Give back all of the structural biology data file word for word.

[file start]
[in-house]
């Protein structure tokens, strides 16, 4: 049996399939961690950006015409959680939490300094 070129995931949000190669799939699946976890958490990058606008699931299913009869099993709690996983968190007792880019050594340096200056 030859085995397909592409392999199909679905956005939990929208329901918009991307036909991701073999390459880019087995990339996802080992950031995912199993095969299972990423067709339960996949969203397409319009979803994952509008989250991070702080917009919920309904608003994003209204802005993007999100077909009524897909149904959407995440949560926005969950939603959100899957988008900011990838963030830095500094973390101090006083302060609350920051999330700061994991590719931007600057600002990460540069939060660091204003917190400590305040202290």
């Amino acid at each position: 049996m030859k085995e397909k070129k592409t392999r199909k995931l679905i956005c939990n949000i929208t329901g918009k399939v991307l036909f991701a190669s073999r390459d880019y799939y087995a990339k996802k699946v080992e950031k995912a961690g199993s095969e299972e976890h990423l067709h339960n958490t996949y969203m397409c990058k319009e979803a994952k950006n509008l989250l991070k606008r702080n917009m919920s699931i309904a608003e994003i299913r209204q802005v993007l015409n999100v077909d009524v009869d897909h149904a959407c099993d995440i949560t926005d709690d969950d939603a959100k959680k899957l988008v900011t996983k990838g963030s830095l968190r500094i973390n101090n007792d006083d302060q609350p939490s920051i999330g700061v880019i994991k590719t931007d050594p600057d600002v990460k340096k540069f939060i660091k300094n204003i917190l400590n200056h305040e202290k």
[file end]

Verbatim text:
[in-house]
């Protein structure tokens, strides 16, 4: 049996399939961690950006015409959680939490300094 070129995931949000190669799939699946976890958490990058606008699931299913009869099993709690996983968190007792880019050594340096200056 030859085995397909592409392999199909679905956005939990929208329901918009991307036909991701073999390459880019087995990339996802080992950031995912199993095969299972990423067709339960996949969203397409319009979803994952509008989250991070702080917009919920309904608003994003209204802005993007999100077909009524897909149904959407995440949560926005969950939603959100899957988008900011990838963030830095500094973390101090006083302060609350920051999330700061994991590719931007600057600002990460540069939060660091204003917190400590305040202290």
């Amino acid at each position: 049996m030859k085995e397909k070129k592409t392999r199909k995931l679905i956005c939990n949000i929208t329901g918009k399939v991307l036909f991701a190669s073999r390459d880019y799939y087995a990339k996802k699946v080992e950031k995912a961690g199993s095969e299972e976890h990423l067709h339960n958490t996949y969203m397409c990058k319009e979803a994952k950006n509008l989250l991070k606008r702080n917009m919920s699931i309904a608003e994003i299913r209204q802005v993007l015409n999100v077909d009524v009869d897909h149904a959407c099993d995440i949560t926005d709690d969950d939603a959100k959680k899957l988008v900011t996983k990838g963030s830095l968190r500094i973390n101090n007792d006083d302060q609350p939490s920051i999330g700061v880019i994991k590719t931007d050594p600057d600002v990460k340096k540069f939060i660091k300094n204003i917190l400590n200056h305040e202290k």